Making a contribution: social security for the future

Making a contribution: social security for the future
Document type
Paper
Author(s)
Bell, Kate; Gaffney, Declan
Publisher
TUC
Date of publication
4 May 2012
Series
Touchstone Pamphlets. Number 12
Subject(s)
Trends: economic, social and technology trends affecting business
Collection
Business and management
Material type
Reports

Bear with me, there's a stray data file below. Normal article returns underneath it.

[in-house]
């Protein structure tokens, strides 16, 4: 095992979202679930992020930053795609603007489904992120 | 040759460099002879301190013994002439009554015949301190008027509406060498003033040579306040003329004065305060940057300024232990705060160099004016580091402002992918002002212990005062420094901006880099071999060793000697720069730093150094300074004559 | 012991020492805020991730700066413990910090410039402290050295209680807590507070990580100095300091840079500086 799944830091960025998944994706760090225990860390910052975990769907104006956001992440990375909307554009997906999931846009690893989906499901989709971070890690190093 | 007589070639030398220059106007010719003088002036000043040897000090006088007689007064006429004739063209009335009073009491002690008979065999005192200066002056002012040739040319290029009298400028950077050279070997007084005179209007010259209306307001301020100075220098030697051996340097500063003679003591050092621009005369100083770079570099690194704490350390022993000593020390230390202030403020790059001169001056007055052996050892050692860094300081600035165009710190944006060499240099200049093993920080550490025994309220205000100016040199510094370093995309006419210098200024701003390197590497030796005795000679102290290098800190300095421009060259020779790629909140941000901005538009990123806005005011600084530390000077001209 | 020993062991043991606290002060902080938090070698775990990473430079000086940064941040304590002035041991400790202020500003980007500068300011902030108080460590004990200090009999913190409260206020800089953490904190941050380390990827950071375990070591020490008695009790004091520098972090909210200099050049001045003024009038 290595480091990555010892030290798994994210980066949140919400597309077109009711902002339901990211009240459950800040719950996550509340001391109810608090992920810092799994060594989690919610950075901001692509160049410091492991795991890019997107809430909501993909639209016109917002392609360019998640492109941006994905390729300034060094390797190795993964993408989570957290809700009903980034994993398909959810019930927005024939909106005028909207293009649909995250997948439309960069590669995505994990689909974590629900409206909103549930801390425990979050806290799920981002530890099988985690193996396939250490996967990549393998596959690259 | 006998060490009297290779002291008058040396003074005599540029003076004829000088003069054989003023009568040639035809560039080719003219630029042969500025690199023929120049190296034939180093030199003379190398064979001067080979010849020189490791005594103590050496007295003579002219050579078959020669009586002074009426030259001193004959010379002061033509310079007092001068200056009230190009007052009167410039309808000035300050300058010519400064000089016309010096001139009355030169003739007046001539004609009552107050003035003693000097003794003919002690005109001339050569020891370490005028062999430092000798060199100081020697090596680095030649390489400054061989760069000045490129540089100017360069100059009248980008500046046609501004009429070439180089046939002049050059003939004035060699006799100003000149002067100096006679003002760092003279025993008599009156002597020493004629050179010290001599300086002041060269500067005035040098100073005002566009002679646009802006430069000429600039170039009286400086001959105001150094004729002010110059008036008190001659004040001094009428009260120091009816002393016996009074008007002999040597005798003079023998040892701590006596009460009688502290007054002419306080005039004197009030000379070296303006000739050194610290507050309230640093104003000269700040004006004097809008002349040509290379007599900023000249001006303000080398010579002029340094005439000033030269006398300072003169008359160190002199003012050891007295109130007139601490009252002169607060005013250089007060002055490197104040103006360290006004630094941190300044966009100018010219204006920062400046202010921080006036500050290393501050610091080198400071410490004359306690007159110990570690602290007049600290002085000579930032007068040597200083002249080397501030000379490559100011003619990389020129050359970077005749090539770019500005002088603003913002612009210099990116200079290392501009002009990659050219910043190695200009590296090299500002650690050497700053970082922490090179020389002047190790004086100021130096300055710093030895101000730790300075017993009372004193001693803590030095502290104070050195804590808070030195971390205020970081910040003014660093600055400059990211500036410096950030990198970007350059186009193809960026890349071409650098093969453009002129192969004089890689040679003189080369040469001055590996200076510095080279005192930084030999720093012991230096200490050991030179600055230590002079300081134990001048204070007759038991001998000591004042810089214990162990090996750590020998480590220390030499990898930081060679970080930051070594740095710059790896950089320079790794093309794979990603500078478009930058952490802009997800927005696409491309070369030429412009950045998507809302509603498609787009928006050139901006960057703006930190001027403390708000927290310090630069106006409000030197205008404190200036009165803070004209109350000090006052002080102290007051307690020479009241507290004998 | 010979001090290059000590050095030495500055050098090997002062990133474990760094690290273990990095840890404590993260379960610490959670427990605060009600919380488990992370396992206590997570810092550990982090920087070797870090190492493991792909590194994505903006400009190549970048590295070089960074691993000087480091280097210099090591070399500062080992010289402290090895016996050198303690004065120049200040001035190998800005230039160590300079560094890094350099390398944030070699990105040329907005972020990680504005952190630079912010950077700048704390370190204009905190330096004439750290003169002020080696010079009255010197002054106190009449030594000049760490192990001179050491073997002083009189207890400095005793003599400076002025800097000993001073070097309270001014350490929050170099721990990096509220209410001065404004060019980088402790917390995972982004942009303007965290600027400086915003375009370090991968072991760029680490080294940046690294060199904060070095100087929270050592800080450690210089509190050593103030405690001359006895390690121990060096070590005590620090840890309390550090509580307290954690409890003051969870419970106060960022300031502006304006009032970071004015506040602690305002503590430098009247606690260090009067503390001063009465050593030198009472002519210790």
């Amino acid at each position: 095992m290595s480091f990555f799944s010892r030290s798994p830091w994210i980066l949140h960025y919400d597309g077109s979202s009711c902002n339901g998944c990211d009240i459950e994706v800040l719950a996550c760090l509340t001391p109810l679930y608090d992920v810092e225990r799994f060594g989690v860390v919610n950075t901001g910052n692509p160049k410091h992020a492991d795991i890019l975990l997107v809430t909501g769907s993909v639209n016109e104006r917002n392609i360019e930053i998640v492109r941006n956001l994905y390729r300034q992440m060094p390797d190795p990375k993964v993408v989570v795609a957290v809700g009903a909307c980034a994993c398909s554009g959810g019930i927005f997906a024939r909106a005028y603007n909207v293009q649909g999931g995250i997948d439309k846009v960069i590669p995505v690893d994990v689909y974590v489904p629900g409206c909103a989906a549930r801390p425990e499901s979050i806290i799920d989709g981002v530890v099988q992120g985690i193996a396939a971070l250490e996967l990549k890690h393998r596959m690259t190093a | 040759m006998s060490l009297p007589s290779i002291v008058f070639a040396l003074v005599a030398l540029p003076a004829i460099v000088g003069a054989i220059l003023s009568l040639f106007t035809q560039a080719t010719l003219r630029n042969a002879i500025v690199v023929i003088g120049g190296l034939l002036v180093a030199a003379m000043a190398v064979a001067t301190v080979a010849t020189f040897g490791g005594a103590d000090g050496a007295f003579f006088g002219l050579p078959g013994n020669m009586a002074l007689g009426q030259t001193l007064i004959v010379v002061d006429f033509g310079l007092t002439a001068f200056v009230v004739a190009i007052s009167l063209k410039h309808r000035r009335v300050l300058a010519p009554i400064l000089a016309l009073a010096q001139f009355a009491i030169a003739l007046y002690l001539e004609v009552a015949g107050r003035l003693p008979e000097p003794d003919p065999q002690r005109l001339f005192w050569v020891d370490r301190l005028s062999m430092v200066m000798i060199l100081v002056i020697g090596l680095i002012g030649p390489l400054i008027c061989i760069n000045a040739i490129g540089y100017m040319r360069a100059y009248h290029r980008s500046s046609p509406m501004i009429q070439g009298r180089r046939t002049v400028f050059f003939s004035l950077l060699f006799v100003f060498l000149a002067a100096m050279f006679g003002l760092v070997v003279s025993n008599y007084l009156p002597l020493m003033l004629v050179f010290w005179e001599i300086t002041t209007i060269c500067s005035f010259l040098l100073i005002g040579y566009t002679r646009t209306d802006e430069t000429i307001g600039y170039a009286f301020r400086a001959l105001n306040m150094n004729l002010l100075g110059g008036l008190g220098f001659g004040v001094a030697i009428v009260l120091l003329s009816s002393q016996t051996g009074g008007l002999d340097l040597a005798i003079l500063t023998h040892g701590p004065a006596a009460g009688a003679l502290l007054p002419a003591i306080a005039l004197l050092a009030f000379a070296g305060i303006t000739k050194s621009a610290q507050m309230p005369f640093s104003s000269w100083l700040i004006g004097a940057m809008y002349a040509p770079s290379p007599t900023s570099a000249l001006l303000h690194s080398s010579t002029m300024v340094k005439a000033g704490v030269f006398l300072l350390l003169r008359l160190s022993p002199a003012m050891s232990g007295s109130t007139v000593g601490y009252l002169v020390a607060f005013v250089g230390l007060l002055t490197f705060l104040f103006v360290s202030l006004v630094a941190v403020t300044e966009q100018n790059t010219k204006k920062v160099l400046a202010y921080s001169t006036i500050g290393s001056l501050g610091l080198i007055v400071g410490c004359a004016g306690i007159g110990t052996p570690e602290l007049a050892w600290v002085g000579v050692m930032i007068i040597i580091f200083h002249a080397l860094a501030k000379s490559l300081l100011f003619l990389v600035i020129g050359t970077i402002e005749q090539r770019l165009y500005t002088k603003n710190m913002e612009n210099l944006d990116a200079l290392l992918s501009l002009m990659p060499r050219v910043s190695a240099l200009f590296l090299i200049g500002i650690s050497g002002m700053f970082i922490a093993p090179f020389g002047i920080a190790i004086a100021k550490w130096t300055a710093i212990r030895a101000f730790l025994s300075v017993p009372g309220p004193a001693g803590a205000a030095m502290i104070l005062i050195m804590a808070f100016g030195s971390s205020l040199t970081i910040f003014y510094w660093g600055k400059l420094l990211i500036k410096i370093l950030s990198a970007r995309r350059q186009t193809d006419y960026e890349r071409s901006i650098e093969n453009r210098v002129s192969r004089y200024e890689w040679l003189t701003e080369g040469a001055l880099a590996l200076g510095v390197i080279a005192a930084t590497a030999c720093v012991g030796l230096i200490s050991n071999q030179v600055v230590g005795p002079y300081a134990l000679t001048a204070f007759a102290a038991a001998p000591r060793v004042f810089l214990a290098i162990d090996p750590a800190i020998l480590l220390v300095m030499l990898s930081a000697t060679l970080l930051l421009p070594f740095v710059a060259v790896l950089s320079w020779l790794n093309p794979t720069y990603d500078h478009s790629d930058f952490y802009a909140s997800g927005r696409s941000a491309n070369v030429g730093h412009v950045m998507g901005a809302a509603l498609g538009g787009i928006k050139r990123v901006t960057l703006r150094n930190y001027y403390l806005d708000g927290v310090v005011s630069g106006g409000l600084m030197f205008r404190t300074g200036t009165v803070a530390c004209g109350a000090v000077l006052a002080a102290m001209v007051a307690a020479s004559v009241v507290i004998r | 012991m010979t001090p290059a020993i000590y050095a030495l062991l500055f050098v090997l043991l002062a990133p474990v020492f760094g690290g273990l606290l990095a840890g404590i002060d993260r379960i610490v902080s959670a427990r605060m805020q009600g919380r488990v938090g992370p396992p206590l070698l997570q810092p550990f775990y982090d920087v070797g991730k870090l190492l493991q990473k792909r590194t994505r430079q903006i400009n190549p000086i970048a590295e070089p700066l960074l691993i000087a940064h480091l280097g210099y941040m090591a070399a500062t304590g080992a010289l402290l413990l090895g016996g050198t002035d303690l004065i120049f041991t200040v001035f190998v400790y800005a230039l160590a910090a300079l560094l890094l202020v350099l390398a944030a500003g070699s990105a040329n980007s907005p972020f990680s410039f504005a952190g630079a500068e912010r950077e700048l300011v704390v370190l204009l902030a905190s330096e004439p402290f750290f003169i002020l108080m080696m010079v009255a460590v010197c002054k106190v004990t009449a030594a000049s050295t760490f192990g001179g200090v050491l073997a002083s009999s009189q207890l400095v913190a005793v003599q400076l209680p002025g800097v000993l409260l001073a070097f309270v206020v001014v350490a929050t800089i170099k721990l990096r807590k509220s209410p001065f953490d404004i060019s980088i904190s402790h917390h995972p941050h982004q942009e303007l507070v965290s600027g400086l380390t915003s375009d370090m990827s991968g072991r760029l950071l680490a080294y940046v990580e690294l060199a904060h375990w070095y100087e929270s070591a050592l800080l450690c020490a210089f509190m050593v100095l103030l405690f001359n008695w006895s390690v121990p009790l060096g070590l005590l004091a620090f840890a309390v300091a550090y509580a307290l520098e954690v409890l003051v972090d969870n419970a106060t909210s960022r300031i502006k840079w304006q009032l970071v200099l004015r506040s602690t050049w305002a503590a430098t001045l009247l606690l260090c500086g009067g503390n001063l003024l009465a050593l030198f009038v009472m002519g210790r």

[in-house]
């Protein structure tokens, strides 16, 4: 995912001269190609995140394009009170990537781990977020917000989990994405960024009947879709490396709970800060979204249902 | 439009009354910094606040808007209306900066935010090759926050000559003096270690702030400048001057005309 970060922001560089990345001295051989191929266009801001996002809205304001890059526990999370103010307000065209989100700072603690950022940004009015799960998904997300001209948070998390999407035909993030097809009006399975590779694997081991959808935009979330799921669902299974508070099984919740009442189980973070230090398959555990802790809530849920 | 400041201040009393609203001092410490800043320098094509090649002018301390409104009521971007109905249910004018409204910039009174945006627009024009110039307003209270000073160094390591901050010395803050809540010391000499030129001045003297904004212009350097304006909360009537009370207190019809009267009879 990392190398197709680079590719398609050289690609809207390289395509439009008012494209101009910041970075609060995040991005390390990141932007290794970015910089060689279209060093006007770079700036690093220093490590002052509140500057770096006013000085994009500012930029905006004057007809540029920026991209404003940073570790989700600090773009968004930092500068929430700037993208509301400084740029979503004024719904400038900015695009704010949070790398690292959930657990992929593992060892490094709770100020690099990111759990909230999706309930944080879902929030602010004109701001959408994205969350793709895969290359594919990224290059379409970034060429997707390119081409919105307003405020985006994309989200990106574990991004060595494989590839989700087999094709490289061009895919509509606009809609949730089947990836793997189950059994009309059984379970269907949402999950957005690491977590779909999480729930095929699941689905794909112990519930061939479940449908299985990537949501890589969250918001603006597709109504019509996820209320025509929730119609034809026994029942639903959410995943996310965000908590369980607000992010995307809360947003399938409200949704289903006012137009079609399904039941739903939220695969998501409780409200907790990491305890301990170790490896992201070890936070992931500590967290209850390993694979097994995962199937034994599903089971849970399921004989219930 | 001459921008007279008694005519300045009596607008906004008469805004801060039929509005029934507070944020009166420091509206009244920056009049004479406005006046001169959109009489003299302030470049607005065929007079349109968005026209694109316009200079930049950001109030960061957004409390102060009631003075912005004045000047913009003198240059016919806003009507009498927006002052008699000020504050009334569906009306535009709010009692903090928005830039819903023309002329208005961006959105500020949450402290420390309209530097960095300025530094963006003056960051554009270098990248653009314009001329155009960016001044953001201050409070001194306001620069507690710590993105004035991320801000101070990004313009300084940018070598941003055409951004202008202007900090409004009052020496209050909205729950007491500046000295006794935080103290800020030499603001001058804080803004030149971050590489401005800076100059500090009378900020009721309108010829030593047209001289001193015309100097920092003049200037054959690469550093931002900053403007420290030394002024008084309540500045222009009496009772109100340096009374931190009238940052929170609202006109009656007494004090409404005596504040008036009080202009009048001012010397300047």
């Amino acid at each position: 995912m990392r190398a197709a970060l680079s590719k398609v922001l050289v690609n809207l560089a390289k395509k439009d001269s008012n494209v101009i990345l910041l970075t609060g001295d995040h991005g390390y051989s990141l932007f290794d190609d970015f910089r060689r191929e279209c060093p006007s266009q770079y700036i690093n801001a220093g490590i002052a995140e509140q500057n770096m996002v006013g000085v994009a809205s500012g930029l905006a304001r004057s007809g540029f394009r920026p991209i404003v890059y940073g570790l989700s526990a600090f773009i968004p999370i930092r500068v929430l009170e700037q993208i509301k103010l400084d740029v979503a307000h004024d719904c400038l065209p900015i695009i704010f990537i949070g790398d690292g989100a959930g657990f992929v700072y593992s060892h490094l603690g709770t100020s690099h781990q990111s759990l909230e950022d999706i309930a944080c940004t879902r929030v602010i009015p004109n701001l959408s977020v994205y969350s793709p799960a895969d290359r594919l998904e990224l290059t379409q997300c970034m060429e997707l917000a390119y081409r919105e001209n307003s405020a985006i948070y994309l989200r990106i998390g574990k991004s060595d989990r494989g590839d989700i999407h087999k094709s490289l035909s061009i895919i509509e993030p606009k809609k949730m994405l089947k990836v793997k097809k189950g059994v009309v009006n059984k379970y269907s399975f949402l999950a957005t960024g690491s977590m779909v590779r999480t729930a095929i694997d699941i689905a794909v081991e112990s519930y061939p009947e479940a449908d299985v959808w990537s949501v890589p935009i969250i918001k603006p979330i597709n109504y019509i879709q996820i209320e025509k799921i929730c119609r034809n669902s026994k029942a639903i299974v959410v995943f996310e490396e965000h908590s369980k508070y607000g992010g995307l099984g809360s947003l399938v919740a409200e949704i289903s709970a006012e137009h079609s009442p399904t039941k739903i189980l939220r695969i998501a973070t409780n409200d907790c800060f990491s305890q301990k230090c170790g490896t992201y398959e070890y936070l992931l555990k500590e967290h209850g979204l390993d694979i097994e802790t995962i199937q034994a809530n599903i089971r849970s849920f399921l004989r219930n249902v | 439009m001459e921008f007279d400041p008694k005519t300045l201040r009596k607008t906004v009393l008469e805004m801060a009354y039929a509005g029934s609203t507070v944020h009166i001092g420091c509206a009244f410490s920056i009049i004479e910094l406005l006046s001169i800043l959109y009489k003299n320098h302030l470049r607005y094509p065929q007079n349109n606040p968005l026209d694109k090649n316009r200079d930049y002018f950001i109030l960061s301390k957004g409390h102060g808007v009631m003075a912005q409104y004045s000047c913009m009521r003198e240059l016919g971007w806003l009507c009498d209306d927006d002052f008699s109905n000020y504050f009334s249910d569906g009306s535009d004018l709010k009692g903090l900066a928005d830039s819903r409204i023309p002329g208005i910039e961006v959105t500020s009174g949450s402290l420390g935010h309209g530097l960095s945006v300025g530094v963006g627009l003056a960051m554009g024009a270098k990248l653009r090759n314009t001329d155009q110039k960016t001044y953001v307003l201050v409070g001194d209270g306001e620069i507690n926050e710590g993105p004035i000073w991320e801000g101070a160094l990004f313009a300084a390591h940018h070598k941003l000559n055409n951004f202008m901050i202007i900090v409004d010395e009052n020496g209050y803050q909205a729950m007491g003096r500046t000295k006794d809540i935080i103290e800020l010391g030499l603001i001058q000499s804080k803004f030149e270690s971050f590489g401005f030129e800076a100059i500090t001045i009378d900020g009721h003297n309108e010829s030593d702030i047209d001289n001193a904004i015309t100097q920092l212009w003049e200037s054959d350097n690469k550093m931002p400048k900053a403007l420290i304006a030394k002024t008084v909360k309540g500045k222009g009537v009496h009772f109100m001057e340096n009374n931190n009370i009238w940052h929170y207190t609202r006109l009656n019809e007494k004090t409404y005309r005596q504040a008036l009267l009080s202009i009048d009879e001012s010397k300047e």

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This pamphlet addresses some of the misunderstandings about the social security system in the UK. One of the pillars of the social security system designed by William Beveridge was a 'contributory principle': you had to pay National Insurance contributions to get most benefits. This principle is very relevant to today's debate about social security. Many people believe that the system now promotes a 'something for nothing' culture and encourages worklessness. At the same time, they suspect that it fails to provide sufficiently for those who have contributed. Some of this criticism is based on simple misunderstandings. At the same time as support for benefits has decreased, the social security system has demanded more of claimants and rates of benefit receipt have fallen substantially. Some of the criticisms are mistaken, but that does not prevent social security from facing a crisis of public confidence. The problem, argues the pamphlet, is not so much that the system offers something in return for nothing, but that it offers virtually nothing in return for something: the National Insurance contributions paid by the great majority of working people.

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